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From "Mario Siegenthaler (JIRA)" <j...@apache.org>
Subject [jira] Commented: (AMQ-1350) JDBC master/slave does not work properly with datasources that can reconnect to the database
Date Mon, 08 Sep 2008 20:35:52 GMT

    [ https://issues.apache.org/activemq/browse/AMQ-1350?page=com.atlassian.jira.plugin.system.issuetabpanels:comment-tabpanel&focusedCommentId=45542#action_45542
] 

Mario Siegenthaler commented on AMQ-1350:
-----------------------------------------

Yes, the patch for AMQ-1885 helps a lot, I've yet to encounter a situation where it fails
to work. My patch was mostly about enabling the lockKeepAlivePeriod.

The only thing that does not work for me is a correct broker shutdown. The broker kinda quits
itself but then gives a "failed to stop broker" and leaves the VM running. This is a bit annoying
because we could just auto-restart the vm if it did terminate properly. This way we have to
go through ugly log parsing and process killing in the shell script. My patch fixed the shutdown
for the then-trunk, I was rather trivial to do (just catch&log/ignore some exceptions).

I propose to close this issue and open a new one regarding the failing broker shutdown (5.1)
on db-failure [also happens when i.e. the transaction log is full].

> JDBC master/slave does not work properly with datasources that can reconnect to the database
> --------------------------------------------------------------------------------------------
>
>                 Key: AMQ-1350
>                 URL: https://issues.apache.org/activemq/browse/AMQ-1350
>             Project: ActiveMQ
>          Issue Type: Bug
>          Components: Message Store
>    Affects Versions: 5.2.0
>         Environment: Linux x86_64, Sun jdk 1.6, Postgresql 8.2.4, c3p0 or other pooling
datasources
>            Reporter: Eric Anderson
>             Fix For: 5.3.0
>
>         Attachments: activemq-master-slave.patch
>
>
> This problem involves the JDBC master/slave configuration when the db server is restarted,
or when the brokers lose their JDBC connections for whatever reason temporarily, and when
a datasource is in use that can re-establish stale connections prior to providing them to
the broker.
> The problem lies with the JDBC locking strategy used to determine which broker is master
and which are slaves.  Let's say there are two brokers, a master and a slave, and they've
successfully initialized.  If you restart the database server, the slave will throw an exception
because it's just caught an exception while blocked attempting to get the lock.  The slave
will then *retry* the process of getting a lock over and over again.  Now, since the database
was bounced, the *master* will have lost its lock in the activemq_lock table.  However, with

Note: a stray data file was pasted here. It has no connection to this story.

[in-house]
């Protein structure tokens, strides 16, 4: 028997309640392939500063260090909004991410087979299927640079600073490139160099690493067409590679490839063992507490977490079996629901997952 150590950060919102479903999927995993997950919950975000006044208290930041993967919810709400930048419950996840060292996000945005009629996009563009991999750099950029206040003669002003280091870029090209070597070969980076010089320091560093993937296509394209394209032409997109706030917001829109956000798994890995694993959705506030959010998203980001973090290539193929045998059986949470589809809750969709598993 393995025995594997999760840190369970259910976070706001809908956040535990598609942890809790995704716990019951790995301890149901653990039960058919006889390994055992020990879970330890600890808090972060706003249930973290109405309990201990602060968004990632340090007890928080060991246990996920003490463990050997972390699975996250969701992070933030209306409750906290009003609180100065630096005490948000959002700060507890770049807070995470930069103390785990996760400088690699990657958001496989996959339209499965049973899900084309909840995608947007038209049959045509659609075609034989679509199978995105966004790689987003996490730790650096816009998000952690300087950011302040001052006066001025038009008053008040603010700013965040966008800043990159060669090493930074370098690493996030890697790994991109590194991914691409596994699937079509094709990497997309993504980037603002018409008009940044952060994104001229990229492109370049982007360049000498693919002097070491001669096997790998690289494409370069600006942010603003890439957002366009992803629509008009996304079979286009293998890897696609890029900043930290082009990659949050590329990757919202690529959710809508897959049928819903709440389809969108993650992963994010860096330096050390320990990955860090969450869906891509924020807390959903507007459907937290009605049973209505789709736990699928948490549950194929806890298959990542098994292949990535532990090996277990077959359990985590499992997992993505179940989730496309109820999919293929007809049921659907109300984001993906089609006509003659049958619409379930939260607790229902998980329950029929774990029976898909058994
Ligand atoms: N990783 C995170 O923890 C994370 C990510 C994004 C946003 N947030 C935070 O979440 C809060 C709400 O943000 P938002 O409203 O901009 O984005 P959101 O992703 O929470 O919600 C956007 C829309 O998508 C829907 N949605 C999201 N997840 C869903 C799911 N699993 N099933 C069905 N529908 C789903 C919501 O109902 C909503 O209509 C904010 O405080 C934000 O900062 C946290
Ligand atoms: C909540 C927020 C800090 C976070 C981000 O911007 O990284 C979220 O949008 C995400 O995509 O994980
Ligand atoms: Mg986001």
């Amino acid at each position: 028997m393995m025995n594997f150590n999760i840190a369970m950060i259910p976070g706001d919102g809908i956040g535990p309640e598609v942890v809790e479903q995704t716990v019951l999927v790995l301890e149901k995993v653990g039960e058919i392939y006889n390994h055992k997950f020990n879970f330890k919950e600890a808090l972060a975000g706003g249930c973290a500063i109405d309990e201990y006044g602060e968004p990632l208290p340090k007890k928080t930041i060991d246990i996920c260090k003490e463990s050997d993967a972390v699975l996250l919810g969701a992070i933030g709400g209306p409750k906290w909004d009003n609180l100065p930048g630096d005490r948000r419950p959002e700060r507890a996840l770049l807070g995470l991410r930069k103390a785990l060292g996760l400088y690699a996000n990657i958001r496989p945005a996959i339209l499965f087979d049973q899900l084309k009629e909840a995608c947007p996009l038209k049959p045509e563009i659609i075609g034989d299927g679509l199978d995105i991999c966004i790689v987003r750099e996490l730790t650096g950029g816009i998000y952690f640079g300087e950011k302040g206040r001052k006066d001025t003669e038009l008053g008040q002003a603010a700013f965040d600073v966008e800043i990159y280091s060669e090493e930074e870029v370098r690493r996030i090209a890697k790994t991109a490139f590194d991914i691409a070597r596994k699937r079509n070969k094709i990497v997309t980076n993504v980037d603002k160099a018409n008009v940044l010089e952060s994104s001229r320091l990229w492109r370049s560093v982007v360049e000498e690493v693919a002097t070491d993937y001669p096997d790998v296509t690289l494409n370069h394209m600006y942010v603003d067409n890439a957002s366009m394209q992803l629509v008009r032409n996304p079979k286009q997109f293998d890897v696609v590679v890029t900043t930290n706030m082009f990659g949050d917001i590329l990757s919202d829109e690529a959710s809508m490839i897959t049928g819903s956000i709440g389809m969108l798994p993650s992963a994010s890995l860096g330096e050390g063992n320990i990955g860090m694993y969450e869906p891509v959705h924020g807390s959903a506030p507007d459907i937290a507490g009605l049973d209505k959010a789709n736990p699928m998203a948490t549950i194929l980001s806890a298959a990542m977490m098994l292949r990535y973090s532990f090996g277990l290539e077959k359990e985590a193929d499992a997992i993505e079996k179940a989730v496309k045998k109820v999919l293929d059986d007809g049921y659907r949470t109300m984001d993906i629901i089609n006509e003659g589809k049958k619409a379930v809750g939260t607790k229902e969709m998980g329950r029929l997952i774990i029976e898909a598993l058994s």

the current 4.x-5.x code, it will never "know" that it has lost the lock.  There is no mechanism
to check the lock state.  So it will continue to think that it is the master and will leave
all of its network connectors active.
> When the slave tries to acquire the lock now, if the datasource has restored connections
to the now-restarted database server, it will succeed.  The slave will come up as master,
and there will be two masters active concurrently.  Both masters should at this point be fully-functional,
as both will have datasources that can talk to the database server once again.
> I have tested this with c3p0 and verified that I get two masters after bouncing the database
server.  If, at that point, I kill the original slave broker, the original master still appears
to be functioning normally.  If, instead, I kill the original master broker, messages are
still delivered via the original slave (now co-master).  It does not seem to matter which
broker the clients connect to - both work.
> There is no workaround that I can think of that would function correctly across multiple
database bounces.  If a slave's datasource does not have the functionality to do database
reconnects, then, after the first database server restart, it will never be able to establish
a connection to the db server in order to attempt to acquire the lock.  This, combined with
the fact that the JDBC master/slave topology does not have any favored brokers -- all can
be masters or slaves depending on start-up order and the failures that have occurred over
time, means that a datasource that can do reconnects is required on all brokers.  Therefore
it would seem that in the JDBC masters/slave topology a database restart or temporary loss
of database connectivity will always result in multiple masters.

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